This approach to deliberate war planning, however, may no longer be suited for the anticipated changes in the character of warfare during this decade. First, the current method of planning does not factor in the state of the defense industrial base and its ability, or lack thereof, to surge production of munitions or platforms.45 This could result in serious strategic risks, particularly in the event of high-intensity operations that rapidly consume existing inventory of munitions and assets, or in the event of a protracted conflict. In other words, the current method of war planning runs the risk of producing a situation in which the U.S. military could run out of munitions or assets before reaching the end of conflict. Second, the resource straight-jacketing embedded in the current planning methods limits the development of innovative concepts and reduces the ability of Combatant Commanders to influence the development of new capabilities.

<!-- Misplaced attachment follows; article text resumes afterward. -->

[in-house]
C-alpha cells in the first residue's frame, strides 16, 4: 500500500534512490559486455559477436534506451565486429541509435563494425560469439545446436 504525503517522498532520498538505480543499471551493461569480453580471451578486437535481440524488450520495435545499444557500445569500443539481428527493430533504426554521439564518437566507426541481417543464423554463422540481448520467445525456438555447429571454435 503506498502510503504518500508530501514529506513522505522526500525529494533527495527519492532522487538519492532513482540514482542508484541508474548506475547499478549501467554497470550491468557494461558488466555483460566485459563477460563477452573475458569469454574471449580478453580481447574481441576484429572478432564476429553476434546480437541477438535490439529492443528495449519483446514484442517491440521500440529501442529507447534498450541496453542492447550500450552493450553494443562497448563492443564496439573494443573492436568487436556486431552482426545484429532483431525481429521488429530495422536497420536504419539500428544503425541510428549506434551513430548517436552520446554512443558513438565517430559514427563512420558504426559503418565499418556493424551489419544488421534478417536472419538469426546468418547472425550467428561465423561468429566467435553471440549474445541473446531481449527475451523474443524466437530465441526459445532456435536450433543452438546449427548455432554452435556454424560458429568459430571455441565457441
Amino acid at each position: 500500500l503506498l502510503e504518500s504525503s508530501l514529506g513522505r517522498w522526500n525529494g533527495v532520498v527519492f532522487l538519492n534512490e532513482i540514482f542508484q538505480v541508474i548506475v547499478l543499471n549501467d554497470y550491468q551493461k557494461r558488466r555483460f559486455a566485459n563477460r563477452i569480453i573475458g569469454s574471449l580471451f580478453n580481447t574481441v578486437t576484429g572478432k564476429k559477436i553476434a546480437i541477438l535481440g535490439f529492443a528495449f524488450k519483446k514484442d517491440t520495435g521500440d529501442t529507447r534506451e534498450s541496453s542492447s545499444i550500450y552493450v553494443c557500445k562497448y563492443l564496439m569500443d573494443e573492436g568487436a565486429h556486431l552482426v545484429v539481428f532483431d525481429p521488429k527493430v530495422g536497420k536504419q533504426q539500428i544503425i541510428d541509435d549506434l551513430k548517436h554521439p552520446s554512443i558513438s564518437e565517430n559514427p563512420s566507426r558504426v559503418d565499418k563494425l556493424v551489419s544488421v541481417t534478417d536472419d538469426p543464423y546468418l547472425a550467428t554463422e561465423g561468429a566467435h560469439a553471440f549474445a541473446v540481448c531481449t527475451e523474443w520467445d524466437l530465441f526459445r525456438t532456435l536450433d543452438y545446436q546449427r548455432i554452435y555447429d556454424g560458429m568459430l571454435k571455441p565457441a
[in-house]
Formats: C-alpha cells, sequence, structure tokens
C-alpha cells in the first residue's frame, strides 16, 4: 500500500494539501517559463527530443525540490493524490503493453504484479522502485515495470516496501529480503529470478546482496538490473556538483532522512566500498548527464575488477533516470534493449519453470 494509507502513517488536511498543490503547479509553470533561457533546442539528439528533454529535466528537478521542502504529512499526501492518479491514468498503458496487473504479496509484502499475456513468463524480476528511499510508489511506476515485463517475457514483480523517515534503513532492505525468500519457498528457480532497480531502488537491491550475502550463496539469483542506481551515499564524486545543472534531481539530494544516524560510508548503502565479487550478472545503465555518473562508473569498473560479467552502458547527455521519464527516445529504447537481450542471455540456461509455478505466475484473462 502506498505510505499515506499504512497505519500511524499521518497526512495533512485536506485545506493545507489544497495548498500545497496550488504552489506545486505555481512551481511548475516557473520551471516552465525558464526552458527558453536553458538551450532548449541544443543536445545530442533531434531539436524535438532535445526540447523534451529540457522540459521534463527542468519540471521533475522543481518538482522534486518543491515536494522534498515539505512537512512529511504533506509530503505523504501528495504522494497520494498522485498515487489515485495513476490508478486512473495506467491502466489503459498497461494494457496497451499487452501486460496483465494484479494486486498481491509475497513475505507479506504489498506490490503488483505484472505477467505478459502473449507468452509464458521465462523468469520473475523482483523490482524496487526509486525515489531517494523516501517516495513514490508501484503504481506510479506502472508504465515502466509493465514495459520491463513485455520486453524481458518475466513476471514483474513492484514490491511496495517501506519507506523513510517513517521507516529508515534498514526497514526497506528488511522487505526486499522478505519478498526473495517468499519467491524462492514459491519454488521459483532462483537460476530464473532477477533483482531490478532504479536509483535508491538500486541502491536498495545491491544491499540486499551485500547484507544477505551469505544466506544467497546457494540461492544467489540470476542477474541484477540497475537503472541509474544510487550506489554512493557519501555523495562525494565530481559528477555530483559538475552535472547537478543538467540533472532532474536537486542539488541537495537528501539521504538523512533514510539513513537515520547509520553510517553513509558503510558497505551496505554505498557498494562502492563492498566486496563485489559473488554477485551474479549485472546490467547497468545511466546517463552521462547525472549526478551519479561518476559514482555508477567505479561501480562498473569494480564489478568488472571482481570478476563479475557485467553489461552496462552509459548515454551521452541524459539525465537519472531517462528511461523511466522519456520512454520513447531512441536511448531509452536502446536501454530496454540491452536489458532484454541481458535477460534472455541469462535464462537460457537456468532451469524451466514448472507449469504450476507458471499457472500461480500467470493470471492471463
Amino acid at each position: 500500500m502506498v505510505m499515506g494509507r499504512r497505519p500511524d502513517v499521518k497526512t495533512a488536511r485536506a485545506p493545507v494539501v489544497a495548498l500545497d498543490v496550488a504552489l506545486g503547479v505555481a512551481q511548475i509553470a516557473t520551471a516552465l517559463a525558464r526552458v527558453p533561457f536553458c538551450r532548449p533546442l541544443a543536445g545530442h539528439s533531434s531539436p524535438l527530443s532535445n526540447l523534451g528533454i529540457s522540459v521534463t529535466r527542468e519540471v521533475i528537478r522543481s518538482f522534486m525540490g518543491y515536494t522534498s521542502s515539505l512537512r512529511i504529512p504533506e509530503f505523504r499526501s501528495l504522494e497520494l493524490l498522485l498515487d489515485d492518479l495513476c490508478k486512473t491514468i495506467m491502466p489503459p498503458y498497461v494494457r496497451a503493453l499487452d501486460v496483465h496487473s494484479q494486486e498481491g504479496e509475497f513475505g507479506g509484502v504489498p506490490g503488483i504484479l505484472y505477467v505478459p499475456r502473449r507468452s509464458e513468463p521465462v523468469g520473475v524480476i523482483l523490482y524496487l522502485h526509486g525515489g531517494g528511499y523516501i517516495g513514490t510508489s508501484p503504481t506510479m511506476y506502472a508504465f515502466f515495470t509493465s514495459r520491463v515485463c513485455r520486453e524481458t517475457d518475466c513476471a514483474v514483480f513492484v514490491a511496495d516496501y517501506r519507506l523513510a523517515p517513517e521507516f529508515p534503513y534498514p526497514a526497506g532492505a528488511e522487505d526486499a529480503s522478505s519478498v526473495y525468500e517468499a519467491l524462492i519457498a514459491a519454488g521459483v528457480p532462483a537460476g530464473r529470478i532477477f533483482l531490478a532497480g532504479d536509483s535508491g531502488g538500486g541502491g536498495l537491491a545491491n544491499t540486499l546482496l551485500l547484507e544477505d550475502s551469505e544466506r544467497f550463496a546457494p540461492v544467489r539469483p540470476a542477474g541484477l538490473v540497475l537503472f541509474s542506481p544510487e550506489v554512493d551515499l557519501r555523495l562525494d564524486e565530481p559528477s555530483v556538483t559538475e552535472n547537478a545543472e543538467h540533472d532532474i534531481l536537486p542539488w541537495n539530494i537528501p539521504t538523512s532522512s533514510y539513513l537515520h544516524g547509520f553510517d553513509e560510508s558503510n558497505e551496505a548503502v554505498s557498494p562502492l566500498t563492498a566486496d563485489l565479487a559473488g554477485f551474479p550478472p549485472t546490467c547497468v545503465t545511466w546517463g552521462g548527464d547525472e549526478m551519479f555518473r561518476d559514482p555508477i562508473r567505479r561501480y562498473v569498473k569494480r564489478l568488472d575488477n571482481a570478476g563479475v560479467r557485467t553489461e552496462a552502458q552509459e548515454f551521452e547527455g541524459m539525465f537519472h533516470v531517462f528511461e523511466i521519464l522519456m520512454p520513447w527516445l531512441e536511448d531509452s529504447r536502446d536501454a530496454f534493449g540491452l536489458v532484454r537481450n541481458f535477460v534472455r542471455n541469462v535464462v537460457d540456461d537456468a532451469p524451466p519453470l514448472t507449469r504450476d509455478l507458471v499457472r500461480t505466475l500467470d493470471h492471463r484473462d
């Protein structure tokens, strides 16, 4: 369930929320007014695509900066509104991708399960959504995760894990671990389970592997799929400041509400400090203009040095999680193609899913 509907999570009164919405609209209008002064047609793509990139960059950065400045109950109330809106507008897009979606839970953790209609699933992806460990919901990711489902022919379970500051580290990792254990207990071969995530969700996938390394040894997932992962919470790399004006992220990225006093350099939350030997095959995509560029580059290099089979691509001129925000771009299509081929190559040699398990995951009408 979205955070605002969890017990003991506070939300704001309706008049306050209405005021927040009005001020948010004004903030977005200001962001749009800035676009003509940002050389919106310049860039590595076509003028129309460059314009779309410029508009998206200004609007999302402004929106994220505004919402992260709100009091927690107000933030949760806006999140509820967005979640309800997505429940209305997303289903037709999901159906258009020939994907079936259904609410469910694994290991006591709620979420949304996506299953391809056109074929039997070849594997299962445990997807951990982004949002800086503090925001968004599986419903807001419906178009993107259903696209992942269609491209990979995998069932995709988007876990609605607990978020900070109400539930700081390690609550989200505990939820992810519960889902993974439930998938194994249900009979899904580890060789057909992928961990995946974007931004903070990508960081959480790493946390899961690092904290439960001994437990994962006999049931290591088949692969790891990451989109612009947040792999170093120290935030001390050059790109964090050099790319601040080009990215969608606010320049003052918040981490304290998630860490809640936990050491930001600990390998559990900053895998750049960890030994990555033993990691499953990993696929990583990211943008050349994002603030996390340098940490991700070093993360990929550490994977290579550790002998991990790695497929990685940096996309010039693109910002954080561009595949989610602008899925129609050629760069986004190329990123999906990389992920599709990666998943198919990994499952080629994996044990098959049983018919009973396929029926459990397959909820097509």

Put another way, Combatant Commanders are not encouraged to identify new disruptive technologies and develop corresponding concepts of operations that could lower the risk to force and mission. Therefore, the Defense Department should seriously consider evolving its deliberate war planning guidance documents and methodology, by considering the health and resilience of the defense industrial base and the full potential of the national security innovation network. This updated approach will likely result in plans that combine rigorous risk assessments with more effective operational solutions. This could also help DoD identify and prioritize the development and fielding of new, innovative capabilities.